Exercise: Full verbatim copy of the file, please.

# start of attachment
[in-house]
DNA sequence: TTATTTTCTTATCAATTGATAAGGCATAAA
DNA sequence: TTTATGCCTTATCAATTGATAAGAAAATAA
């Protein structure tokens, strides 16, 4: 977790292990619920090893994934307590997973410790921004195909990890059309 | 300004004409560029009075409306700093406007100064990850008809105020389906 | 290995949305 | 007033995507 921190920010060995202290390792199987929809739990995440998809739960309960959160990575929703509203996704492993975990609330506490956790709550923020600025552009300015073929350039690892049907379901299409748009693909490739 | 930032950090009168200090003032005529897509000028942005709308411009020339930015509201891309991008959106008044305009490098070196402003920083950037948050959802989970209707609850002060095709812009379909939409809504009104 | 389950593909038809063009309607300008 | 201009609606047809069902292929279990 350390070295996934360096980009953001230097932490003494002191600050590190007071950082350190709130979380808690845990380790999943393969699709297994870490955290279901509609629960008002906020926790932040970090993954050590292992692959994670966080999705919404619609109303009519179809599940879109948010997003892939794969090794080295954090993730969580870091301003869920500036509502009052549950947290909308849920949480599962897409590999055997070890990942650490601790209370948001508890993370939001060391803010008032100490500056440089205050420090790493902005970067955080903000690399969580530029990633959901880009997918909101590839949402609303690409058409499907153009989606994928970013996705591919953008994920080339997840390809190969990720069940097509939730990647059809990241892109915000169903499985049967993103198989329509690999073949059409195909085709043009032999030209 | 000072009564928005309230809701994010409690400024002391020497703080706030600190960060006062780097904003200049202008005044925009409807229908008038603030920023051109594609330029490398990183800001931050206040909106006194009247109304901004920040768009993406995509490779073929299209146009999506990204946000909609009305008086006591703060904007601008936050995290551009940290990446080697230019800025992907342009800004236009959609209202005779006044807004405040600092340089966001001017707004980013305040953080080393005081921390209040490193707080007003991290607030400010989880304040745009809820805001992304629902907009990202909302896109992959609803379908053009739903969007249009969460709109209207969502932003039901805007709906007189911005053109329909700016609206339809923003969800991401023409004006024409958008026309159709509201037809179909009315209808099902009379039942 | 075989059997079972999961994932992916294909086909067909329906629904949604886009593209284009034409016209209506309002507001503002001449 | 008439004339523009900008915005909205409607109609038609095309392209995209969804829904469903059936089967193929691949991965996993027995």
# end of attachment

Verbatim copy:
[in-house]
DNA sequence: TTATTTTCTTATCAATTGATAAGGCATAAA
DNA sequence: TTTATGCCTTATCAATTGATAAGAAAATAA
């Protein structure tokens, strides 16, 4: 977790292990619920090893994934307590997973410790921004195909990890059309 | 300004004409560029009075409306700093406007100064990850008809105020389906 | 290995949305 | 007033995507 921190920010060995202290390792199987929809739990995440998809739960309960959160990575929703509203996704492993975990609330506490956790709550923020600025552009300015073929350039690892049907379901299409748009693909490739 | 930032950090009168200090003032005529897509000028942005709308411009020339930015509201891309991008959106008044305009490098070196402003920083950037948050959802989970209707609850002060095709812009379909939409809504009104 | 389950593909038809063009309607300008 | 201009609606047809069902292929279990 350390070295996934360096980009953001230097932490003494002191600050590190007071950082350190709130979380808690845990380790999943393969699709297994870490955290279901509609629960008002906020926790932040970090993954050590292992692959994670966080999705919404619609109303009519179809599940879109948010997003892939794969090794080295954090993730969580870091301003869920500036509502009052549950947290909308849920949480599962897409590999055997070890990942650490601790209370948001508890993370939001060391803010008032100490500056440089205050420090790493902005970067955080903000690399969580530029990633959901880009997918909101590839949402609303690409058409499907153009989606994928970013996705591919953008994920080339997840390809190969990720069940097509939730990647059809990241892109915000169903499985049967993103198989329509690999073949059409195909085709043009032999030209 | 000072009564928005309230809701994010409690400024002391020497703080706030600190960060006062780097904003200049202008005044925009409807229908008038603030920023051109594609330029490398990183800001931050206040909106006194009247109304901004920040768009993406995509490779073929299209146009999506990204946000909609009305008086006591703060904007601008936050995290551009940290990446080697230019800025992907342009800004236009959609209202005779006044807004405040600092340089966001001017707004980013305040953080080393005081921390209040490193707080007003991290607030400010989880304040745009809820805001992304629902907009990202909302896109992959609803379908053009739903969007249009969460709109209207969502932003039901805007709906007189911005053109329909700016609206339809923003969800991401023409004006024409958008026309159709509201037809179909009315209808099902009379039942 | 075989059997079972999961994932992916294909086909067909329906629904949604886009593209284009034409016209209506309002507001503002001449 | 008439004339523009900008915005909205409607109609038609095309392209995209969804829904469903059936089967193929691949991965996993027995």